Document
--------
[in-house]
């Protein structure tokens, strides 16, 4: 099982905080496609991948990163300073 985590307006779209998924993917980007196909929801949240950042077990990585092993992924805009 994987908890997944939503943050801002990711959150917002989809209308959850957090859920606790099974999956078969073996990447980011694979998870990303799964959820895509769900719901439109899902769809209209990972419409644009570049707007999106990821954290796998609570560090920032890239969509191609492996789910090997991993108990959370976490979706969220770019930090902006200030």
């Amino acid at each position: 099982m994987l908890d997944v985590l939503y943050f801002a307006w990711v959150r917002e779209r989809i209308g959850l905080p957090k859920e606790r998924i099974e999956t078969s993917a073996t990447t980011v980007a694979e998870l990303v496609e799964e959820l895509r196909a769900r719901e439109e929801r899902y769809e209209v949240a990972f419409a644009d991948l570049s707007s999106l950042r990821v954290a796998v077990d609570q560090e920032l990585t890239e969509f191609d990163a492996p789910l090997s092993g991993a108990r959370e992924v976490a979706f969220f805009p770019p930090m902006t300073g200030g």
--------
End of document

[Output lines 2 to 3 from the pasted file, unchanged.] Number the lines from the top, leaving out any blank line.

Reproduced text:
């Protein structure tokens, strides 16, 4: 099982905080496609991948990163300073 985590307006779209998924993917980007196909929801949240950042077990990585092993992924805009 994987908890997944939503943050801002990711959150917002989809209308959850957090859920606790099974999956078969073996990447980011694979998870990303799964959820895509769900719901439109899902769809209209990972419409644009570049707007999106990821954290796998609570560090920032890239969509191609492996789910090997991993108990959370976490979706969220770019930090902006200030």
């Amino acid at each position: 099982m994987l908890d997944v985590l939503y943050f801002a307006w990711v959150r917002e779209r989809i209308g959850l905080p957090k859920e606790r998924i099974e999956t078969s993917a073996t990447t980011v980007a694979e998870l990303v496609e799964e959820l895509r196909a769900r719901e439109e929801r899902y769809e209209v949240a990972f419409a644009d991948l570049s707007s999106l950042r990821v954290a796998v077990d609570q560090e920032l990585t890239e969509f191609d990163a492996p789910l090997s092993g991993a108990r959370e992924v976490a979706f969220f805009p770019p930090m902006t300073g200030g």